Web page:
Books about the study
Maternity in Great Britain (Joint Committee of the Royal College of Obstetricians and Gynaecologists, and the Population Investigation Committee).
This book is a full report of the original national enquiry, led by Dr James Douglas, into the cost and quality of maternal services after the Second World War. The enquiry surveyed over thirteen and half thousand mothers, ninety-one per cent of all who gave birth in one week of March 1946, in England, Wales and Scotland. Key findings were that the cost of childbirth to a low-income family was disproportionately higher than to those who were well off; and that the quality of their antenatal care was poorer, as was the health of the babies themselves. Concern over these findings led to a change in the regulations for the administration of anaesthesia during child birth, and to funding for the follow-up of a sample from the enquiry, which became the MRC National Survey of Health and Development. The book was published in 1948 by Oxford University Press, at that time based in London.
Children Under Five (Douglas JWB and Blomfield JM).
This book encompasses the first follow-ups of the MRC National Survey of Health and Development study members, up to age five years. Key findings revealed generally improving social conditions in Britain (such as prosperity and housing), yet also the persistence of health problems, and lower odds of survival, in study members from low-income families. This book was published in 1958 by George Allen & Unwin Ltd., London.
The Home and the School (Douglas JWB).
This book encompassed the primary school years of MRC National Survey of Health and Development study members, and their transition into secondary school. It had a great impact, probably because it provided the first hard evidence that parents and preschool circumstances had a significant impact on ability and attainment at age eight, and so showed that preschool development and experience formed the bedrock on which primary schooling was built. It also revealed what became known as the ‘waste of talent’ problem, where intellectually bright children from manual working class homes were less likely to enter grammar school than children of similar ability from middle class homes. The book was first published in 1964 by MacGibbon & Kee, London.
All our Future (Douglas JWB, Ross JM and Simpson HR).
This book encompasses the secondary school years of MRC National Survey of Health and Development study members. The title was based on that of the Newsom Report of 1963, Half our Future, which recommended raising the school leaving age to sixteen years. The principal findings of this book concern the continuing extent and inequity of the ‘waste of talent’ (see link to The Home and the School), where bright but less advantaged study members were less likely than study members of similar ability but from middle class homes to stay on in school after sixteen and a half years. This added to arguments for improving opportunities for, and expectations of, children from poorer families. The book was published in 1968 by Peter Davis, London.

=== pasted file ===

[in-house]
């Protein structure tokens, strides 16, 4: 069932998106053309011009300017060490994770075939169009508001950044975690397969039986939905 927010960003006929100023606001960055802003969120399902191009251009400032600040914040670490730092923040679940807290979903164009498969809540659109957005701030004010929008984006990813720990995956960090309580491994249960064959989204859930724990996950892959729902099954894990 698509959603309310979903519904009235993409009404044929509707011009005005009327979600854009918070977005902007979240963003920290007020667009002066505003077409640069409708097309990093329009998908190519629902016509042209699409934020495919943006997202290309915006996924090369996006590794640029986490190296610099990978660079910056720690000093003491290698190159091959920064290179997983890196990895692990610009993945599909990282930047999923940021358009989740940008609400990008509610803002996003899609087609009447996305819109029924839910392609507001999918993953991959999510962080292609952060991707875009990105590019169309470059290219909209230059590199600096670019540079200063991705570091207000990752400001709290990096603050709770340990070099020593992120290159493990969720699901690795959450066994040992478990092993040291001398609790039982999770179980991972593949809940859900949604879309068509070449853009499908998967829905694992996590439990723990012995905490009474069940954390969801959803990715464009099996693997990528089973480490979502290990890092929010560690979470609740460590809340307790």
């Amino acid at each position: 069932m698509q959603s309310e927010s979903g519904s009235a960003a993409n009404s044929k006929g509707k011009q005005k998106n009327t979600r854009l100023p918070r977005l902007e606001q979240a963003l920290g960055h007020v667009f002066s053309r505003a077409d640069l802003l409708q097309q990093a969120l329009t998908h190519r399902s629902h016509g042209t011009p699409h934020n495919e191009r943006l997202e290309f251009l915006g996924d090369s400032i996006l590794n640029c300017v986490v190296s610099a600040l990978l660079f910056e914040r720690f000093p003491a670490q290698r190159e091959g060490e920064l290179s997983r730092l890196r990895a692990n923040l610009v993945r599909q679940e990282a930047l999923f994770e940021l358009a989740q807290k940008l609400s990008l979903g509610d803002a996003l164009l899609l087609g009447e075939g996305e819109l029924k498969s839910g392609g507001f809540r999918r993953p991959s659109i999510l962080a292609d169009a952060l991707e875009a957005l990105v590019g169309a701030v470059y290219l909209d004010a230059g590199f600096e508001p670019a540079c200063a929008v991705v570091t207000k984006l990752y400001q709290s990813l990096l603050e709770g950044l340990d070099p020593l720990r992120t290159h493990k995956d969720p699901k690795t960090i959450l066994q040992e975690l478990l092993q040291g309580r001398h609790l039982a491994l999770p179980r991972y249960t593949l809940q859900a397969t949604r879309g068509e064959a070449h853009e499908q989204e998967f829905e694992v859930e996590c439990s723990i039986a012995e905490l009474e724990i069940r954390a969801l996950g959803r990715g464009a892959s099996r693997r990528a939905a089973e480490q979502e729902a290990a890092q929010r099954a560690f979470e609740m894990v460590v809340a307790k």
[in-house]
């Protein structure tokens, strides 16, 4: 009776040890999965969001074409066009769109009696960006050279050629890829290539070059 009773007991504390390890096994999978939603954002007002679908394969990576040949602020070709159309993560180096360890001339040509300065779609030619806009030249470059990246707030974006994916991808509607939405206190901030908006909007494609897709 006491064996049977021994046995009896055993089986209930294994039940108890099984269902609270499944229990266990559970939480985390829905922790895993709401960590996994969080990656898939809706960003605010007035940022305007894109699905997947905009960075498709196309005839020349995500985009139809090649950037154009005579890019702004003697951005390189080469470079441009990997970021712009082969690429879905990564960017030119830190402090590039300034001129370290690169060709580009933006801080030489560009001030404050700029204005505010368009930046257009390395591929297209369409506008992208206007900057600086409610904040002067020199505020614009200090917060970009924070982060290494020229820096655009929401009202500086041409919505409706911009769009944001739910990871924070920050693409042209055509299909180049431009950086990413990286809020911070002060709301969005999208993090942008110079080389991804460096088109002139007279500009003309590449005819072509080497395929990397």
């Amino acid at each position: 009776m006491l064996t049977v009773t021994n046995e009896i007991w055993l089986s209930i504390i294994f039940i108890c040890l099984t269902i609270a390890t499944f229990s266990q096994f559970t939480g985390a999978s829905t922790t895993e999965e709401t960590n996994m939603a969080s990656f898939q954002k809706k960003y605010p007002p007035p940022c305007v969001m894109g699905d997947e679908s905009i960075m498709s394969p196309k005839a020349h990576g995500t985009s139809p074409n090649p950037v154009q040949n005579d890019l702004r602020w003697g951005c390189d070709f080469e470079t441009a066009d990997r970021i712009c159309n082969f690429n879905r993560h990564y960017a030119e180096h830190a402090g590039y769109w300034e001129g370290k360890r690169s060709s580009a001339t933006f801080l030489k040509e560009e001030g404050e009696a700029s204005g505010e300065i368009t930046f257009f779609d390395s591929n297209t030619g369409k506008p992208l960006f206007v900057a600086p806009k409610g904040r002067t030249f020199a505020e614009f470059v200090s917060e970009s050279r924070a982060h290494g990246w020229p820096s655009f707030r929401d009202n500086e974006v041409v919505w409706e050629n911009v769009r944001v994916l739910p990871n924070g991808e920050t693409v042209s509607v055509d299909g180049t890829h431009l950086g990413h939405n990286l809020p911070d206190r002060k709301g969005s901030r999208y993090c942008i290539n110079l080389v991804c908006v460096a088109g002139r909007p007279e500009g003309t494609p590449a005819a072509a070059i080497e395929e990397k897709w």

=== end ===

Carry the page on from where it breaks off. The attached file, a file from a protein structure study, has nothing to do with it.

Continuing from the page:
The Imprint of Time: Childhood, History, and Adult Life (Wadsworth MEJ)
In this book, Michael Wadsworth shows how the study members' circumstances and experiences as children and adolescents reflect in their adult health and way of life. He also shows the contrasts between childhood in the early post-war years with that of the members' first-born children as they grew up in the 1970s and 1980s. The book was published in 1991 by Clarendon Press, Oxford.
A Life Course Approach to Healthy Ageing (Kuh D, Cooper R, Hardy R, Richards M and Ben-Shlomo Y)
Healthy ageing has long been a neglected area of epidemiological research as the traditional focus has been on specific chronic diseases of older life. There is a growing consensus from scientists, research funders and policy makers that ageing itself needs to be studied from an interdisciplinary and life course perspective, to inform strategies for reducing the societal and individual costs of an ageing population.
The book considers how we might delay or slow down the progressive, generalised impairment of function that occurs at the individual, body system and cellular levels, as people grow older. It also considers the determinants of wellbeing in older people, including personal fulfillment, positive emotions and social relationships. The book will be published in Jan 2014 by Oxford University Press.